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  • Acknowledgments


    Introduction

    1. Colonial Nursing as the First Realm of Colonialist Women’s Activism, 1885–1907


    2. The Feminine Radical Nationalism of Frieda von Bülow


    3. A New Colonial Masculinity: The Men’s Debate over “Race Mixing” in the Colonies


    4. A New Colonial Femininity: Feminism, Race Purity, and Domesticity, 1898–1914


    5. The Woman Citizen and the Lost Colonial Empire in Weimar and Nazi Germany

    Epilogue


    Appendix: Colonialist and Women’s Organizations


    Notes


    Bibliography

    Index
  • “This stunningly original and important book will define scholarly standards and inspire other studies for a long time to come. Wildenthal probes the nexus of German women’s history and colonial politics more deeply, more extensively, and more systematically than any other piece of scholarship I know.”—Leslie A. Adelson, author of Making Bodies, Making History: Feminism and German Identity — N/A

    “Wildenthal tells an important set of stories about the implication of white women in the modern imperial enterprise. This book will become a must-read for German historians, students of feminism, modern women, and empire and reform movements; as well as a model for how to do colonial women’s history.”—Antoinette Burton, author of At the Heart of Empire: Indians and the Colonial Encounter in Late-Victorian Britain — N/A

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  • Description

    When Germany annexed colonies in Africa and the Pacific beginning in the 1880s, many German women were enthusiastic. At the same time, however, they found themselves excluded from what they saw as a great nationalistic endeavor. In German Women for Empire, 1884–1945 Lora Wildenthal untangles the varied strands of racism, feminism, and nationalism that thread through German women’s efforts to participate in this episode of overseas colonization.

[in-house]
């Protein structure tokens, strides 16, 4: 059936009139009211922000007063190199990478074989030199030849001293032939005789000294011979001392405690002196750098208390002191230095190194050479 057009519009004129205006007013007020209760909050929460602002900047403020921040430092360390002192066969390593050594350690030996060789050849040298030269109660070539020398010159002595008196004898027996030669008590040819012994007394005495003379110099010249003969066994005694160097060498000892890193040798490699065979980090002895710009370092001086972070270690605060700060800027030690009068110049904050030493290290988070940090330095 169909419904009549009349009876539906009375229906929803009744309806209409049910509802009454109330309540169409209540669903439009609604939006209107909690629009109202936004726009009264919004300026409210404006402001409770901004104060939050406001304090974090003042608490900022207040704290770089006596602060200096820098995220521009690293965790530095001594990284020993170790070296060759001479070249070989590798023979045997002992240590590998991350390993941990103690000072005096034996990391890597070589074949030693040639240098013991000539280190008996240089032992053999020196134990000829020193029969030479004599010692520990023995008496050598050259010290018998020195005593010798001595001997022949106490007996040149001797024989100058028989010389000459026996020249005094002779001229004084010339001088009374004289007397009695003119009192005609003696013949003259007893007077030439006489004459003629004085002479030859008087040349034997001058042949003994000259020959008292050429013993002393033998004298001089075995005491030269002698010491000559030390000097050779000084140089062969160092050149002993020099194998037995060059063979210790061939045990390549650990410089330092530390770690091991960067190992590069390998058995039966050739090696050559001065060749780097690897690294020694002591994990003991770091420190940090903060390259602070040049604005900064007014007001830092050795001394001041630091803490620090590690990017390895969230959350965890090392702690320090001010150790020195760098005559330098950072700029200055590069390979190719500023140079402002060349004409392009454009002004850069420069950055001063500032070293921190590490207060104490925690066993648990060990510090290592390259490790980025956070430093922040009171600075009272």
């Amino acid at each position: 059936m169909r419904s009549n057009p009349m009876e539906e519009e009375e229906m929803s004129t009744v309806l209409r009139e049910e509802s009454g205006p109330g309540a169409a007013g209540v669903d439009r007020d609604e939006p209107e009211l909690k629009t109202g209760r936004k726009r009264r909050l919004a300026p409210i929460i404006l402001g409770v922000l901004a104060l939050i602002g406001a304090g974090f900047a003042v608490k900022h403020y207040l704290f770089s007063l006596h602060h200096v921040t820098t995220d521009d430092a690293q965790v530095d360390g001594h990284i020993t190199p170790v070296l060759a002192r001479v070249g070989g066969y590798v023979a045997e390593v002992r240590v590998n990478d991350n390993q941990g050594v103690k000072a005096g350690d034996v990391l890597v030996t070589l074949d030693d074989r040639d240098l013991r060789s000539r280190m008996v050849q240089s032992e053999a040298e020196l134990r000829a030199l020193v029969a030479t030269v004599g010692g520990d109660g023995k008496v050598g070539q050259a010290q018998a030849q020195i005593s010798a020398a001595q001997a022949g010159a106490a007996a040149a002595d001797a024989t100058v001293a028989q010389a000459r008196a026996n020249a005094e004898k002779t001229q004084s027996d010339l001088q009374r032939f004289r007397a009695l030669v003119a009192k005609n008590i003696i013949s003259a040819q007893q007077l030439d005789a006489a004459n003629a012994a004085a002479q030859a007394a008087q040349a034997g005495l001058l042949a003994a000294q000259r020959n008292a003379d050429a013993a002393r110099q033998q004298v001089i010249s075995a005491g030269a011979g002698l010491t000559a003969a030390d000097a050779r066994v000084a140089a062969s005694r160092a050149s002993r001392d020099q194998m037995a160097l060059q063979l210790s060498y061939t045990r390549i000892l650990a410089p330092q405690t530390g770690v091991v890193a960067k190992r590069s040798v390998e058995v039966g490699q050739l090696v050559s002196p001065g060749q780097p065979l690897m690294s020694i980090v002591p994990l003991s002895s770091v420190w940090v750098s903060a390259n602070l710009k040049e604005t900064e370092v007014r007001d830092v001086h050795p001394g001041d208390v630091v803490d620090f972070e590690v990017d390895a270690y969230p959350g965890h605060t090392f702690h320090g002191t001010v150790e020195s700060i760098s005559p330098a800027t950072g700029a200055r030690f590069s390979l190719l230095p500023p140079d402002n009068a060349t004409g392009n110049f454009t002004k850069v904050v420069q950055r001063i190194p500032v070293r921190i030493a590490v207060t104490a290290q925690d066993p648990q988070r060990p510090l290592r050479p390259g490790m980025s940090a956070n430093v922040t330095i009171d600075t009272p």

In confrontation and sometimes cooperation with men over their place in the colonial project, German women launched nationalist and colonialist campaigns for increased settlement and new state policies. Wildenthal analyzes recently accessible Colonial Office archives as well as mission society records, periodicals, women’s memoirs, and fiction to show how these women created niches for themselves in the colonies. They emphasized their unique importance for white racial “purity” and the inculcation of German culture in the family. While pressing for career opportunities for themselves, these women also campaigned against interracial marriage and circulated an image of African and Pacific women as sexually promiscuous and inferior. As Wildenthal discusses, the German colonial imaginary persisted even after the German colonial empire was no longer a reality. The women’s colonial movement continued into the Nazi era, combining with other movements to help turn the racialist thought of the late-nineteenth and early-twentieth centuries into the hierarchical evaluation of German citizens as well as colonial subjects.
    Students and scholars of women’s history, modern German history, colonial politics and culture, postcolonial theory, race/ethnicity, and gender will welcome this groundbreaking study.

    About The Author(s)

    Lora Wildenthal is Associate Professor of History at Texas A&M University.

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